3 pricing mistakes that can doom your listings

by Peter Thomas Ricci


Agents have many factors to consider when pricing a listing. Along with the obvious market conditions, they also have their seller’s needs to consider: they need to help their client receive the highest possible return on their investment.

Given all those demands, it is important that agents understand how to price a listing strategically. Here are three common pricing mistakes to avoid:

1. Inadequate Research – We’ll start with the most obvious pricing mistake, which is not conducting the proper research before listing the property on the market. Sure, any agent can log into the MLS, run a couple searches and see what nearby properties sold for, but that hardly provides the full story behind a home’s value. In addition, you should be diving into the particulars: at what price did homes of a similar square footage sell? How did the number of bedrooms and bathrooms affect price? And what about certain architectural details? All should be carefully considered before settling on a price.

2. Home Improvement Pricing – Many people think that home improvement projects always add to a listing’s value, but the research, courtesy of Remodeling magazine’s “Cost vs. Value” report, shows that this isn’t always the case. For instance, while fiberglass attic insulation adds $1,482 value to a home (above its $1,268 cost), a basement remodel only recoups 70.4 percent of its average $68,490 price tag. Similarly, major kitchen remodels recoup 64.9 percent of their $59,999 price, and bathroom remodels are not much better at 65.7 percent of their $17,908 cost.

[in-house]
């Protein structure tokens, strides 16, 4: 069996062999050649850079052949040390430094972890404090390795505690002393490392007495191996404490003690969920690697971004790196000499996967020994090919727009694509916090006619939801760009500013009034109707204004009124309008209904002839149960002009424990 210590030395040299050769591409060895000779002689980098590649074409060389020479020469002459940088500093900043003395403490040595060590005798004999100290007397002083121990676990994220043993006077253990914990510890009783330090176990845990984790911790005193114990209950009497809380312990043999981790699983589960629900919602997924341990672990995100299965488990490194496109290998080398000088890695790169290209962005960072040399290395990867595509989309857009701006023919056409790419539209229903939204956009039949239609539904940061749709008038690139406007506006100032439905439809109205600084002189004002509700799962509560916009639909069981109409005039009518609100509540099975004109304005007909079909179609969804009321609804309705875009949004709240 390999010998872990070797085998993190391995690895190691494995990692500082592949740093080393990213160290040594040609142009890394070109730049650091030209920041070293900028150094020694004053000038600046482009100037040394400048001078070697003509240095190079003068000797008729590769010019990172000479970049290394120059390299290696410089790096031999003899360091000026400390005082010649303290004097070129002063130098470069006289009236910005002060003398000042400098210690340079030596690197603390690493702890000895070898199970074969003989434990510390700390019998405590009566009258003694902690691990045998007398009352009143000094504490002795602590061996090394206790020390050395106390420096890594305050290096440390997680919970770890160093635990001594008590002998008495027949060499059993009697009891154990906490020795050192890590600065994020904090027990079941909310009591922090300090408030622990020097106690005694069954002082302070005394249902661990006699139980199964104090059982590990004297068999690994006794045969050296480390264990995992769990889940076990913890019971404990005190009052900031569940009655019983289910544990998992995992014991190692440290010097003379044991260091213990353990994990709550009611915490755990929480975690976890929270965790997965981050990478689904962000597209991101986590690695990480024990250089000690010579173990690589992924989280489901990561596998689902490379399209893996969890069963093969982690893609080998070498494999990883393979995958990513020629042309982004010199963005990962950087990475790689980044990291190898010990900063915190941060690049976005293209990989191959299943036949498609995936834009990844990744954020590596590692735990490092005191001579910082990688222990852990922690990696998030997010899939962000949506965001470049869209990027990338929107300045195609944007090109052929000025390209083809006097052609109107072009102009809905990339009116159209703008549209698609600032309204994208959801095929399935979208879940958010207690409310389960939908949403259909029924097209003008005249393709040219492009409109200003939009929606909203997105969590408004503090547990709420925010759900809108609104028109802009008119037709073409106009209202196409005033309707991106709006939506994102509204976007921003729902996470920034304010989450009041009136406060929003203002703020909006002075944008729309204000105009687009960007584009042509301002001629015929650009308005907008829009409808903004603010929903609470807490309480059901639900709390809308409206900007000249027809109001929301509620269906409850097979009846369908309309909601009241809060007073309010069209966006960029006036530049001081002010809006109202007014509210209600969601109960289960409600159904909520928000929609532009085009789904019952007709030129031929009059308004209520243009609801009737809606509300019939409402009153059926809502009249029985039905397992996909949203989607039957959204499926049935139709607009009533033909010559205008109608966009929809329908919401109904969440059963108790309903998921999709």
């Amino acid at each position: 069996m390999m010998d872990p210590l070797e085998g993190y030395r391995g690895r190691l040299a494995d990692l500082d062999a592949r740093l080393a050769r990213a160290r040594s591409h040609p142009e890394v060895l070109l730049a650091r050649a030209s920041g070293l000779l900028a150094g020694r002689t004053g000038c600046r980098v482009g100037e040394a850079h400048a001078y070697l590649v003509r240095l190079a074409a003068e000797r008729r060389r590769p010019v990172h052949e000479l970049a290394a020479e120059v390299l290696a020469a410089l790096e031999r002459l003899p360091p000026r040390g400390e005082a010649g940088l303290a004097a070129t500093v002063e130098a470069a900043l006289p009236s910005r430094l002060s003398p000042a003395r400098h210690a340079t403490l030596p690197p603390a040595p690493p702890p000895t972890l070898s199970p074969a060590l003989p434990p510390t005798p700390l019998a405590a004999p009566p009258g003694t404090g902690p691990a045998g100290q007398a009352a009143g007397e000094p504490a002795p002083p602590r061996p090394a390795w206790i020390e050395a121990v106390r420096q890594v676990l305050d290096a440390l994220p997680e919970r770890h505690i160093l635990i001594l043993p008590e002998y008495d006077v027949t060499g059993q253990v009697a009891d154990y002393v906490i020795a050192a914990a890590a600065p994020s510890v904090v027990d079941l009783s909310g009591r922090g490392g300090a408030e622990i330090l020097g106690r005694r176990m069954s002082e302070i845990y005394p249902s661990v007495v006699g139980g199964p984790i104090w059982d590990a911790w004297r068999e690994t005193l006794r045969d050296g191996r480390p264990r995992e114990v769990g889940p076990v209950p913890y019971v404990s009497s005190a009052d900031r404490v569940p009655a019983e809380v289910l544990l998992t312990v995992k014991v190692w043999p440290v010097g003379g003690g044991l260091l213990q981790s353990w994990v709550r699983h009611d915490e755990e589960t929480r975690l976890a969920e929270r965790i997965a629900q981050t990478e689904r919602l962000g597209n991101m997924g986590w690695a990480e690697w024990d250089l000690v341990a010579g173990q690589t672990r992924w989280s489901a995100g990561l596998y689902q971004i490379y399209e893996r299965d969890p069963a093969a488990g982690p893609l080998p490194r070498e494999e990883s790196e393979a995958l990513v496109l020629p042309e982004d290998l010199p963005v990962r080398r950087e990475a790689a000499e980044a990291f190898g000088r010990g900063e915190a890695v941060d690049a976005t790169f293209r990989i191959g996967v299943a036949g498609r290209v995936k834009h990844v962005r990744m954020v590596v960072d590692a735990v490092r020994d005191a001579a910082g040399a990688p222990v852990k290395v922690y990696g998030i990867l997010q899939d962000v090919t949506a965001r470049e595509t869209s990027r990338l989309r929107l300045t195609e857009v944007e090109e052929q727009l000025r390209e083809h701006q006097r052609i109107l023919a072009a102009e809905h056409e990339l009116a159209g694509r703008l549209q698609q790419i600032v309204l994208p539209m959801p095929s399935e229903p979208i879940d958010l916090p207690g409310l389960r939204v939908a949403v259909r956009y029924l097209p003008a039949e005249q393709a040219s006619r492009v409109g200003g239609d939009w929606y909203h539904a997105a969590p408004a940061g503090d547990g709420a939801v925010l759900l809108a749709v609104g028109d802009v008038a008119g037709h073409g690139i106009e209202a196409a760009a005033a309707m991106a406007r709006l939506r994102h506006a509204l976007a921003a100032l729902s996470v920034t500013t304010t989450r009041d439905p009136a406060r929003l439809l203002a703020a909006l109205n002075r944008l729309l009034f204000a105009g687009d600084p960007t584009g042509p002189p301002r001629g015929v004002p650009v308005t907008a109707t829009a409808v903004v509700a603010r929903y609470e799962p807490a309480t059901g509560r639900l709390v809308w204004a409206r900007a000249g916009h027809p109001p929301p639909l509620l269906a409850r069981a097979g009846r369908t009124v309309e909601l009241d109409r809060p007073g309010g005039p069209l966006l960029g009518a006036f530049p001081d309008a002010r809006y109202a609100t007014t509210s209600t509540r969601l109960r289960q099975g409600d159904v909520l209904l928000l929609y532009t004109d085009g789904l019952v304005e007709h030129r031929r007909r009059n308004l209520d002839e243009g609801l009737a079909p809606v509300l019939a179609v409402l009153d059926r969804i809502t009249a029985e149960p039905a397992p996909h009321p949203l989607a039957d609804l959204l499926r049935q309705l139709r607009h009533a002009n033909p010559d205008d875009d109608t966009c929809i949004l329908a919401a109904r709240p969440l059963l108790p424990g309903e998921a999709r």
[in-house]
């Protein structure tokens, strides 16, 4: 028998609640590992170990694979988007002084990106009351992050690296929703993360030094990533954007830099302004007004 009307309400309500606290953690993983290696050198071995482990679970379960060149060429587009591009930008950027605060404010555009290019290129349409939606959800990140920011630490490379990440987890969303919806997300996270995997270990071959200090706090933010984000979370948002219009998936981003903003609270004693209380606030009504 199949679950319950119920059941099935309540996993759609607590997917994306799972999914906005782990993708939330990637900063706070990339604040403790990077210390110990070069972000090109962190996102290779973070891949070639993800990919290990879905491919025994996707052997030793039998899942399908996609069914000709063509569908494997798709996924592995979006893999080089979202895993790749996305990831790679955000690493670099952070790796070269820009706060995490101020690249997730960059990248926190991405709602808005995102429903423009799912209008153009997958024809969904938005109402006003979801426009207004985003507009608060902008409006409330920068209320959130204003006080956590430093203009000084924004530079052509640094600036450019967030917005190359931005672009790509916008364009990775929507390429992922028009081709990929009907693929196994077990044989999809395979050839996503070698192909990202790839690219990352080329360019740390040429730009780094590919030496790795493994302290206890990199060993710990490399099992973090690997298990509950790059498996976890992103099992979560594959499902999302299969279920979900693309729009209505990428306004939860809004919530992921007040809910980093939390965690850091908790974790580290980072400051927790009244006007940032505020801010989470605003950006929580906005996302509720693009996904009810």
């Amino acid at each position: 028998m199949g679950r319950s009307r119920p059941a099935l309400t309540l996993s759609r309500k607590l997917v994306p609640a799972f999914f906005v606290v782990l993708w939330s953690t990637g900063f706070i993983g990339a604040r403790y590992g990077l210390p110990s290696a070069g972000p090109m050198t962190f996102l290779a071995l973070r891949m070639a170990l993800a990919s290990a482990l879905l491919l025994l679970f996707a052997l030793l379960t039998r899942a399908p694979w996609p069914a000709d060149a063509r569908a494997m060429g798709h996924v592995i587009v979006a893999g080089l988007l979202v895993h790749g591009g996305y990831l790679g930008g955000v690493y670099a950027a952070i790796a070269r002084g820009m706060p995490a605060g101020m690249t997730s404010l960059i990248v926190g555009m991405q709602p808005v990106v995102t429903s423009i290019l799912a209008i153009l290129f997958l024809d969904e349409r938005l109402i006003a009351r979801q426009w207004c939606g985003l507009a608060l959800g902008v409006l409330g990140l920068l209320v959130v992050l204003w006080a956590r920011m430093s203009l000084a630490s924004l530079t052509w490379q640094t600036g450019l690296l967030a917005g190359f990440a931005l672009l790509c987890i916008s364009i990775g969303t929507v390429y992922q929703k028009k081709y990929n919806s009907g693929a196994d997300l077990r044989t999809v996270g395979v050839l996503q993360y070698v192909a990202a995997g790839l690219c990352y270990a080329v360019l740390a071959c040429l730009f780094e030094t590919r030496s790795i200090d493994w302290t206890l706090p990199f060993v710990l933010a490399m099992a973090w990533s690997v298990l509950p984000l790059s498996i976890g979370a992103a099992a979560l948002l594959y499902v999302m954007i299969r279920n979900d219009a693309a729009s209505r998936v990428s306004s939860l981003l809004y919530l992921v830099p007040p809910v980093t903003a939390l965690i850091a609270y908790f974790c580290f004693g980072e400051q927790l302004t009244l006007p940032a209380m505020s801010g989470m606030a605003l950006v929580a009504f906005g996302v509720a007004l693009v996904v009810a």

Home improvement does not automatically equal a higher sales price, and it is essential that your clients understand that reality.

3. Unconventional Pricing – There are many homes out there for sale, and all agents are trying to distinguish their own listings. Pricing a home on unconventional terms, however, is not a good way to stand out, especially in the modern age of syndication sites. Love them or hate them, millions of consumers use the Trulia and Zillow websites on a daily basis, and listings should be priced to show up in those searches. For instance, why price a listing at $305,000 when Trulia’s price range stops at $300,000? That extra $5,000 may seem like a nice cushion, but it could prevent your listing from being seen by many potential buyers.

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